Perhaps one of the most discussed topics on any kit car forum is “which set of wheels and tyres to invest in?”. Everyone has an opinion and, as there is no ‘right answer’ the topic continues to attract attention. So here’s our tuppence worth.
Classic cars deserve classic wheels. Wire wheels are popular and so are ‘racing’ wheels, by which we mean wheels that were fitted to race cars of the era. Cross spoke alloys also feature strongly because of their classic leanings. Your wheels will have to fit into a defined space which is constrained by the donor vehicle on one hand and the kit on the other. There may be different constraints for the front wheels than there are for the rear wheels and there are tweaks that can be made to fine tune your selection.
The standard wheel tyre combination on the popular Z3 is 16″ x 7″ rims that have a 40mm offset with 225/50/R16 tyres. In 2018 Pirelli launched a range of modern vintage-style tyres including a set for the Ferrari GTO 250. The front tyre being 215/70/R15 with the rear tyres just 10mm wider. At 696mm diameter this makes their rear tyre 10% greater than the standard BMW tyre which is 632mm. This just provides some context.
When going for the classic look we consider knock-off wheels to be a very strong contender , almost a must-have. These wheels require the use of hub adaptors. Having said that, our Dunlop racing style wheels are bolt-ons but come with spinner style hub caps. Bolt on wheels like the Dunlop style and the cross spoke alloys require a lot less faffing than do the wire wheels but it’s up to you where to draw the line.
The wheel offset is another much discussed component of wheel choice. Not only will this impact the overall look of your project but it has serious implications concerning the fit of the wheel. Fit, form and function all need to be right. The point at which the wheel fits to the hub (or hub adaptor) along with the wheel offset, wheel width and the position of your wheel arches all come in to play here. Standard BMW 7″ rims have an overall width of about 205mm. The inner width, where the tyre bead lies, is about 178mm the rest being made up of the thickness of the wheel rim itself. The centre line of the wheel is therefore about 102.5mm.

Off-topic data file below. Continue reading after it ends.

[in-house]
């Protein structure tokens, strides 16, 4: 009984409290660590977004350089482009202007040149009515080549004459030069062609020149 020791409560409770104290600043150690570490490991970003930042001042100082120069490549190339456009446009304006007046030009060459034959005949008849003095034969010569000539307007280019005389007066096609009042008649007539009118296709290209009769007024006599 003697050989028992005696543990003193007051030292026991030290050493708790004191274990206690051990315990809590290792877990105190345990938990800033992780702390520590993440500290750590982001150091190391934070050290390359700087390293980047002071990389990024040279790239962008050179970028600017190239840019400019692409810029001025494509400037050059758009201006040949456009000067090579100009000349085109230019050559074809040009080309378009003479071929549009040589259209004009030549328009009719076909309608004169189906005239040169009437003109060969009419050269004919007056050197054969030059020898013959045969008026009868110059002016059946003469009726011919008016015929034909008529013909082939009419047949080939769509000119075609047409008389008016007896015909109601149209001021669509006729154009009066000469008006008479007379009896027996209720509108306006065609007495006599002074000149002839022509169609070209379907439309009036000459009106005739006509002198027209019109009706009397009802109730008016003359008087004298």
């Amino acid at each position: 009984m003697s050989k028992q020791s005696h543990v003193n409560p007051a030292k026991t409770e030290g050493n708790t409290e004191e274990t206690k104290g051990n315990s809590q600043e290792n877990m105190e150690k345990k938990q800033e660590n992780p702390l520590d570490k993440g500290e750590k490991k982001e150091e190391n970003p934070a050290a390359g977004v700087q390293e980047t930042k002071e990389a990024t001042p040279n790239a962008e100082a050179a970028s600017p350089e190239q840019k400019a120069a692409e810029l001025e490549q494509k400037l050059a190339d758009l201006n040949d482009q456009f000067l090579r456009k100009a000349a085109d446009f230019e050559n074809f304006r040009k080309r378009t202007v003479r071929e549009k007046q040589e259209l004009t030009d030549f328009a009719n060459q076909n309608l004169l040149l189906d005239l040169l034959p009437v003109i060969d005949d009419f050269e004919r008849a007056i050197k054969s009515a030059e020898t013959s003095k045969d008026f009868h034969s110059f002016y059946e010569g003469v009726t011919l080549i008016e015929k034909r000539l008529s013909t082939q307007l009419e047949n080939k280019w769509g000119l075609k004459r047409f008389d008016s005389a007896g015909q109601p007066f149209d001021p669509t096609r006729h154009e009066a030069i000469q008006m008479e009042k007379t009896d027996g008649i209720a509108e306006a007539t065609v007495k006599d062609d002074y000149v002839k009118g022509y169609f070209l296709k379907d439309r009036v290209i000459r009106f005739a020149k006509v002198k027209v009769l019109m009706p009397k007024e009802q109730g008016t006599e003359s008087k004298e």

The backspace (the distance from the point at which the hub meets the wheel rim) is around 142.5mm and the front space is around 62.5mm. These two numbers are significant because they define the point beyond which it becomes unsafe to extend the wheel and tyre into the body of the car (back space) and the point beyond which the wheel will start to protrude beyond the line of the wheel arch (front space). There’s a bit more allowance in the front space because defining exactly where the wheel arch ends is open to some interpretation.
If you choose a wire wheel with a front space which is greater than that of the original wheel and then add a spinner onto that wheel then you might find that your dream machine begins to take on chariot-like overtones. If you find yourself at this point then you might consider tweaking the hubs to bring them inboard a tad. If you really want to go to town, like we do, then you might choose a centre laced wire wheel whose spokes are recessed from the front of the rim by just about enough so that the spinners do not extend beyond the rims. You can see what the implications of this are by checking out some images and by taking a look at our “thinking about wheels” document which gives you some numbers to work with and some ideas to consider.